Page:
I’ve been on a campaign that was in a position similar to Hillary Clinton’s, and I’ve been on a campaign that had to reconcile with Hillary Clinton. So, for what it’s worth (and I realize the answer may be a resounding “not much, go to hell”), here’s my advice to both sides:
The Clinton Campaign
You’re on the verge of winning. Do so gracefully. The burden of bringing the party together falls more heavily on its future leader. Hillary’s line in her New York primary night speech, “I believe that there is much more that unites us than divides us,” was a good start. I’d go further, though.
It’s not enough to just thank Sen. Sanders and his supporters. Show that you hear them; that you’ve learned from them; that they’ve made you a better candidate, and will make you a better president. Recognize what Bernie has achieved by speaking passionately about issues of economic inequality, and the gross amount of political money that gives a louder voice to richer people. Celebrate the fact that he’s inspired so many people to pay attention to politics for the first time—especially young people, who you should work even harder to reach. Consider offering Sanders a prime-time speaking slot at the convention, and choosing an unapologetic progressive as vice president.
Finally, don’t attack. And if Sanders surrogates or supporters attack, turn the other cheek. Be the bigger campaign. Don’t allow yourselves to get baited. Don’t drop snarky background quotes with reporters. Don’t allow every perceived slight and controversy to get to you (like I did in 2008). Don’t engage with the Bernie Bros (like I did last weekend). Persuade the persuadables, turn your fire on the Republicans, and focus on Hillary’s vision for the future. You’re almost there.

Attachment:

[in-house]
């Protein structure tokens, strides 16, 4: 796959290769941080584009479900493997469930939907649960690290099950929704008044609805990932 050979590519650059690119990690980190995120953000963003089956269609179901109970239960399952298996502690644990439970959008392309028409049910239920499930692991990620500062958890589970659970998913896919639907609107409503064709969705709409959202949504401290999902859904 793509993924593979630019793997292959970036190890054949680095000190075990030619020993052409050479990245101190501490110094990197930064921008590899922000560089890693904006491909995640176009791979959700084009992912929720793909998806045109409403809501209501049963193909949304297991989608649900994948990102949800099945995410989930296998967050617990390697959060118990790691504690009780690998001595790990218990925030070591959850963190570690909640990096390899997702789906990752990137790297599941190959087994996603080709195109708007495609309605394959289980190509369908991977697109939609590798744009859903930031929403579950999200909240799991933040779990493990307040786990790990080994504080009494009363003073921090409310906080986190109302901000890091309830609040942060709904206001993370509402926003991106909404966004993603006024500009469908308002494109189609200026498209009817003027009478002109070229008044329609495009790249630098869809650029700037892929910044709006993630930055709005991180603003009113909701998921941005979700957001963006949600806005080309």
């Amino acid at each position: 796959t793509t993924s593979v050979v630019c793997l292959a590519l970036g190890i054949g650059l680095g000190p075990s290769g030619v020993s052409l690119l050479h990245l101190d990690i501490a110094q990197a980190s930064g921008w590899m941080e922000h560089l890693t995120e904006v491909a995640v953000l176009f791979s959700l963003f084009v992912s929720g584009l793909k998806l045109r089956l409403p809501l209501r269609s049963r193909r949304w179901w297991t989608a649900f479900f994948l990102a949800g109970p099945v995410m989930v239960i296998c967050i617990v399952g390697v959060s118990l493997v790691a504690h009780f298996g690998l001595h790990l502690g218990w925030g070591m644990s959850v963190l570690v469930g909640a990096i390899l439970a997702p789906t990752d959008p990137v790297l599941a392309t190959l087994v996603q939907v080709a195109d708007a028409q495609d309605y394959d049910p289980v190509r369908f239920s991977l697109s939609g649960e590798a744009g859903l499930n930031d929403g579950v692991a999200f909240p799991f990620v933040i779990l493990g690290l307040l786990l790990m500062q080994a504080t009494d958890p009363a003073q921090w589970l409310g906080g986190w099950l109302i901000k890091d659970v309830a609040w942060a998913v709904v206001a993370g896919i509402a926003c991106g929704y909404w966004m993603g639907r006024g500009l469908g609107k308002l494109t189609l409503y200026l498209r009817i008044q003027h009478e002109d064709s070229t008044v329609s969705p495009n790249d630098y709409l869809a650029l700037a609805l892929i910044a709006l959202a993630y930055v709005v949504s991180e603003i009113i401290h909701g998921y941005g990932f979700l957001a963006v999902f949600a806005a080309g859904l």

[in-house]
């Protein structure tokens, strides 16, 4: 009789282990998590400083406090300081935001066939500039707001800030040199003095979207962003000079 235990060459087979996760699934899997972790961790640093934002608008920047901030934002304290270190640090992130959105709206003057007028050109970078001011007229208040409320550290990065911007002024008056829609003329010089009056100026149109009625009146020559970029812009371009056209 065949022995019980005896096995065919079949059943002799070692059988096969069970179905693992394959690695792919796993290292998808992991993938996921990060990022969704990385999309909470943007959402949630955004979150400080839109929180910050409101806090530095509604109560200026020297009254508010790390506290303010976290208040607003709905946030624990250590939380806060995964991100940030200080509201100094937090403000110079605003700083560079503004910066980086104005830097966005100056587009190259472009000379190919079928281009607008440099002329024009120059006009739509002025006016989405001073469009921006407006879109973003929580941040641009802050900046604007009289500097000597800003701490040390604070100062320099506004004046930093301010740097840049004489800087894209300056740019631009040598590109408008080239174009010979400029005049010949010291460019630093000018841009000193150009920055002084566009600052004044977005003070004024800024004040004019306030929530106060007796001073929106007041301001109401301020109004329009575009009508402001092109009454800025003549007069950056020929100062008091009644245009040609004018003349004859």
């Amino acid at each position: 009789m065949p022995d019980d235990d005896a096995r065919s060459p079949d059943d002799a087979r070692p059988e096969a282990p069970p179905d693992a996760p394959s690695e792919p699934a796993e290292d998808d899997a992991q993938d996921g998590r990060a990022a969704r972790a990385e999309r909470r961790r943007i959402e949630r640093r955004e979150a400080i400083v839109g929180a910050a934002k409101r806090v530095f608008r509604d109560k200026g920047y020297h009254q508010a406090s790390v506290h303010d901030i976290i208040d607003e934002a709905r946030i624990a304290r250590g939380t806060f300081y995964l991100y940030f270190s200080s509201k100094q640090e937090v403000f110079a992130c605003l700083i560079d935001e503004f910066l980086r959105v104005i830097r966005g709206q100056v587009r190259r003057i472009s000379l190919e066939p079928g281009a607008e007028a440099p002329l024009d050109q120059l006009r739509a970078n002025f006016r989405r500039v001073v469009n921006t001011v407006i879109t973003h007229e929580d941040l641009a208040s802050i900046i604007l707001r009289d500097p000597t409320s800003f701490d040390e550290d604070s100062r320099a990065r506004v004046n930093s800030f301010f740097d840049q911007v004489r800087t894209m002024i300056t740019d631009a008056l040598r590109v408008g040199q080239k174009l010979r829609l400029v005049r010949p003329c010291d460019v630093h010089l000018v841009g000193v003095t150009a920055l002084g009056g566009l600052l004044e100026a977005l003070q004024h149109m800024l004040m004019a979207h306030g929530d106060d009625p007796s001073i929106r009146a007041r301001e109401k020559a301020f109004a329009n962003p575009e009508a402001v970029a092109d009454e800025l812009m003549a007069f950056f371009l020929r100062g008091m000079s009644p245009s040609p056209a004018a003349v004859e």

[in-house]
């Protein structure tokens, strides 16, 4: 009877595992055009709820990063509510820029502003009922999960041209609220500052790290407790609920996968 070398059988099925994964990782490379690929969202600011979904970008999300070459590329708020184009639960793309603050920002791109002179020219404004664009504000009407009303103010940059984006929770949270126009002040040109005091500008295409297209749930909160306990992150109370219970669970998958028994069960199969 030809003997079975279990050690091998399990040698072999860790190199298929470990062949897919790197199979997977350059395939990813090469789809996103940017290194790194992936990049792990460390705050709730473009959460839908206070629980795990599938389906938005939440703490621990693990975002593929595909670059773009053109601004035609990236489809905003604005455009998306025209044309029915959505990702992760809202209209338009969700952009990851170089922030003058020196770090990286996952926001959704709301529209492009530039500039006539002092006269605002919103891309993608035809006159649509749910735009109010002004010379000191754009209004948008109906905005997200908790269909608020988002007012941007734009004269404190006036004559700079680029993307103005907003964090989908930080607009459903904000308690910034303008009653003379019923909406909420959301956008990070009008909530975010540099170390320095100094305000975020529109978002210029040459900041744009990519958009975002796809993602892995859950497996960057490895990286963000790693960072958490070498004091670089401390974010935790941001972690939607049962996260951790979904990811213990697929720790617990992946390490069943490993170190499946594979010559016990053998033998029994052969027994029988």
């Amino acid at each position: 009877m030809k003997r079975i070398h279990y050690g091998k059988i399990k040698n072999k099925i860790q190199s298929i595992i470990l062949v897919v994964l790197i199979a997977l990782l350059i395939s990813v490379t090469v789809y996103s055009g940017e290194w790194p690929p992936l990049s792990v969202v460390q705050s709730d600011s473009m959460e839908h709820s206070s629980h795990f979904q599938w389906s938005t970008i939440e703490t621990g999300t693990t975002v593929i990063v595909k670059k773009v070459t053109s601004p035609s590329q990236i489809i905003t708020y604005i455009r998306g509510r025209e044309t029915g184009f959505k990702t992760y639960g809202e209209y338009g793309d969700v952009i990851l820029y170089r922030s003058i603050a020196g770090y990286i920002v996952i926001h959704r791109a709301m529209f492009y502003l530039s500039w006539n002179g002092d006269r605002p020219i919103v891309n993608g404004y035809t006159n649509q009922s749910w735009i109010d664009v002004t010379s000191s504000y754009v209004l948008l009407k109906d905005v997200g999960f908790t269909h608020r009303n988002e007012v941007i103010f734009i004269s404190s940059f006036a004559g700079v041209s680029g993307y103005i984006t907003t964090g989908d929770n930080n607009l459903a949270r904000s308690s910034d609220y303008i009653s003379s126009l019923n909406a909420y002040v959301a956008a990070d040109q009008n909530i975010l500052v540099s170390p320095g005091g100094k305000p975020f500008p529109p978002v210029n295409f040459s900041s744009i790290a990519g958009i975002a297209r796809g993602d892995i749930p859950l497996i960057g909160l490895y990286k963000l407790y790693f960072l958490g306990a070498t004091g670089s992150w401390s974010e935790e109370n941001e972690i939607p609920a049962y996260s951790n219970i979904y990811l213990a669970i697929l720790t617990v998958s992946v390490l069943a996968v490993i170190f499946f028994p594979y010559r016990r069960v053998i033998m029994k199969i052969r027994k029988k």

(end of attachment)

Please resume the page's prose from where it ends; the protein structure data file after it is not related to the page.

The Sanders Campaign
I know, I know—I’m supporting Hillary Clinton. But there was also a time when I couldn’t imagine myself liking or voting for her. Maybe you don’t believe that she’s different from the caricature we’ve all helped perpetuate. But she is running a campaign with a policy platform that’s more progressive than her husband’s administration, her 2008 campaign, and—in a few cases—Barack Obama’s administration.
Guess what? Bernie Sanders helped make that happen. He helped push Hillary Clinton to the left. And he should keep pushing her if she becomes president.
I don’t think Bernie should stop pointing out where he and Hillary disagree, or pull back on his criticism of the way money influences politics, but I do think he should start repeating a line that he’s already said once before: “On her worst day, Hillary Clinton is a hundred times better than any of the Republicans.”
It’s important for Bernie’s supporters to know that he believes this undeniable truth. It’s important for them to hear Sanders say that while he’ll keep fighting for a more progressive Democratic Party, the Democratic Party has been a vehicle for tremendous progress in this country—especially over the last eight years. Denying or minimizing the achievements of the Obama presidency only deepens the cynicism of those who worry that change isn’t possible.
Primaries are often a clash of personalities and magnified policy differences. A general election is much different. The Democratic nominee will face a Republican who is more extreme, more dangerous, and more unpopular than any presidential candidate in history. A campaign against Donald Trump or Ted Cruz won’t just be a mission to save our country from something terrible, it will be an opportunity to elect a progressive majority and a progressive president who could tip the balance of the Supreme Court for a generation.
So keep your passion, your energy, and even your outrage. Just focus it on November.